Meet bottlenose dolphin “Cutty”

By Keith Rittmaster – August 1, 2022

Bottlenose dolphins (Tursiops truncatus) are a familiar sight along the beaches and estuarine shores of Carteret County, NC. One of these individuals, “Cutty”, is well-known in our long-term study of local dolphins. Initially documented with a young calf in June 1985, she was the first dolphin entered into our dorsal fin photo-ID catalog. Her dorsal fin looks much the same today as it did 37 years ago. Female bottlenose dolphins reach sexual maturity at around age seven which makes her a minimum of 44 years old in 2022. We have photo-documented her in the waters around Beaufort, North Carolina on a total of 107 days, only during the months of April-October.

Bottlenose dolphins are born with smooth dorsal fins that can acquire scars and notches over time. Using dorsal fin photo-identification researchers identify individual dolphins and verify resights based on the acquired fin features. This method continues to teach us about residency patterns, migrations, associations, birth rates, reproduction seasonality, healing of injuries, and mortality. Our best-known dolphins are split into two groups that we refer to as 1) “summer” dolphins predominantly seen in warm water months (May-October), and 2) “winter” dolphins seen primarily in cool-water months (November-April). Cutty is one of our summer dolphins.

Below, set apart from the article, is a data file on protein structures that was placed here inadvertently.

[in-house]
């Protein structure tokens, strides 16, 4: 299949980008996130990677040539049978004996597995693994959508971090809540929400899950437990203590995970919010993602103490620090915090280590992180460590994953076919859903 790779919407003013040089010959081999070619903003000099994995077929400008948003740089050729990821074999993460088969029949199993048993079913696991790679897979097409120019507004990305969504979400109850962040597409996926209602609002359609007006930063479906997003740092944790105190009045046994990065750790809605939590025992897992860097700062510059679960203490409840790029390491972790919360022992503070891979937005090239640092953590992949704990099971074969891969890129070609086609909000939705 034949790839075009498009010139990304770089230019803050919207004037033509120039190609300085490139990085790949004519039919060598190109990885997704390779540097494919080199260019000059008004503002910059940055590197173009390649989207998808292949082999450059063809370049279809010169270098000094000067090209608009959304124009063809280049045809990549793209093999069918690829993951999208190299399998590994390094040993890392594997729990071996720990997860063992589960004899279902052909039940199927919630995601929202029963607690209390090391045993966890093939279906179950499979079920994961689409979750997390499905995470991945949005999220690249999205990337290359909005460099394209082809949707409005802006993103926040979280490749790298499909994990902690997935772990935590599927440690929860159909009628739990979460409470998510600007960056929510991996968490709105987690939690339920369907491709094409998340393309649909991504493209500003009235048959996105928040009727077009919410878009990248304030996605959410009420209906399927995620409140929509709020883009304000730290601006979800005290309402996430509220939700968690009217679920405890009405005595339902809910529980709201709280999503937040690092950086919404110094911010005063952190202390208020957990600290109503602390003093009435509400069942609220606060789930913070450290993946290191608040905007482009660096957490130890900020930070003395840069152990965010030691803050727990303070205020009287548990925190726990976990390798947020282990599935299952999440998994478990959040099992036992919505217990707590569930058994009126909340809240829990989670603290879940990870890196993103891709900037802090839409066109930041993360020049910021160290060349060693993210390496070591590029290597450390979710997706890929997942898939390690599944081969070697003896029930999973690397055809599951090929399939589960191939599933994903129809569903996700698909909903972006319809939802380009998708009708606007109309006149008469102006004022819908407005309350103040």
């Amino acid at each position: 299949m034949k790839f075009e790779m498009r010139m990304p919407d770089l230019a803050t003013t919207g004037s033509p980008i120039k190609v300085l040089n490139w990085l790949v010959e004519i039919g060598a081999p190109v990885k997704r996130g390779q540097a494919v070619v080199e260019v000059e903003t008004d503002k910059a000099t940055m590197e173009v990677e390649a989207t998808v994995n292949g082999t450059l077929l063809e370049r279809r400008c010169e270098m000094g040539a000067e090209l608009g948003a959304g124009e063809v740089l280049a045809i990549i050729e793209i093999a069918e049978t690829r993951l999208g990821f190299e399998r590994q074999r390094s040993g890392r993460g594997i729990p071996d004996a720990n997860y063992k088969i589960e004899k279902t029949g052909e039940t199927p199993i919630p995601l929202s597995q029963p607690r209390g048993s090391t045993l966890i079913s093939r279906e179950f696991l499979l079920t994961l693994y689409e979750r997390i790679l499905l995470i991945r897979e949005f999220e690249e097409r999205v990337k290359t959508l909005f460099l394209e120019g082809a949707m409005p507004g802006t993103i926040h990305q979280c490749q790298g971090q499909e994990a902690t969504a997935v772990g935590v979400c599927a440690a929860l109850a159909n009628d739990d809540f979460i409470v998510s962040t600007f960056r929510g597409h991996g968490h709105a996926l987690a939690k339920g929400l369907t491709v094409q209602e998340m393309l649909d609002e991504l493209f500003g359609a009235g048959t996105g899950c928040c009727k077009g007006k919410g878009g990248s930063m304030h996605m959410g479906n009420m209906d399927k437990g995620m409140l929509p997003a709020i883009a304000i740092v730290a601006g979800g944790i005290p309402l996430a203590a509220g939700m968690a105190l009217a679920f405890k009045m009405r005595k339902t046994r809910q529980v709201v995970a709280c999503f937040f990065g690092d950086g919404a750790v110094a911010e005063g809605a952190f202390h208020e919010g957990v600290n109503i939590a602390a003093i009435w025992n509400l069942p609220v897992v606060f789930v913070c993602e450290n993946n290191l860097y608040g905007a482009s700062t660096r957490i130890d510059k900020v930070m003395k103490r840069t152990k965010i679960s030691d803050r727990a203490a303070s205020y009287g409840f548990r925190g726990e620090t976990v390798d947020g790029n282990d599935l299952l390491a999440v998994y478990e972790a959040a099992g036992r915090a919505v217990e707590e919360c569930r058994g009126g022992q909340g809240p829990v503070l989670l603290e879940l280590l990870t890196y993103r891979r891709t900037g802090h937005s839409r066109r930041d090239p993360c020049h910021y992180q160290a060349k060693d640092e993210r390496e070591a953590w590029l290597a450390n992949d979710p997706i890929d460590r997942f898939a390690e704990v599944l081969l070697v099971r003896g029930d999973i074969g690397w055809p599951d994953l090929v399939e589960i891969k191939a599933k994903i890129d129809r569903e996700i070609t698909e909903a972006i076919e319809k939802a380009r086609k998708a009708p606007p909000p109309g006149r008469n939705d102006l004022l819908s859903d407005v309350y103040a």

On June 23, 2022, we saw Cutty in a nursery group of approx. 24 dolphins in the Newport River. This was exciting because we hadn’t seen her since 2019. The disappointment was when we noticed an entangled calf with her. As of July 26, we have not seen Cutty again. We fear the worst for the fast-growing calf with a line wrapped around the head – a slow, painful death next to Cutty, the presumed mom.

The North Carolina Marine Mammal Stranding Network responds to reports of dead, injured, or entangled marine mammals in NC. Carcasses fresh enough to be thoroughly investigated are evaluated for injury and disease. Of the cases where cause of death can be determined, entanglement is the most frequent. If you see a dead, injured, or entangled marine mammal (cetacean, seal, or manatee) please contact 252-241-5119. For more information, please visit

Thanks to the staff, students, and volunteers from the following organizations whos’ collaborations enhance this work: Bonehenge Whale Center, Cape Lookout National Seashore, Carolina Cay Maritime Foundation, Duke University Marine Lab, Friends of the NC Maritime Museum, Lookout Foundation, Mid-Atlantic Bottlenose Dolphin Catalog, NC Division of Marine Fisheries, NC Maritime Museum, NC State University – Center for Marine Sciences and Technology, NOAA Fisheries – Beaufort Lab, Rachel Carson National Estuarine Research Reserve, and UNC Wilmington.

Photos by Keith Rittmaster under NOAA/NMFS permit.

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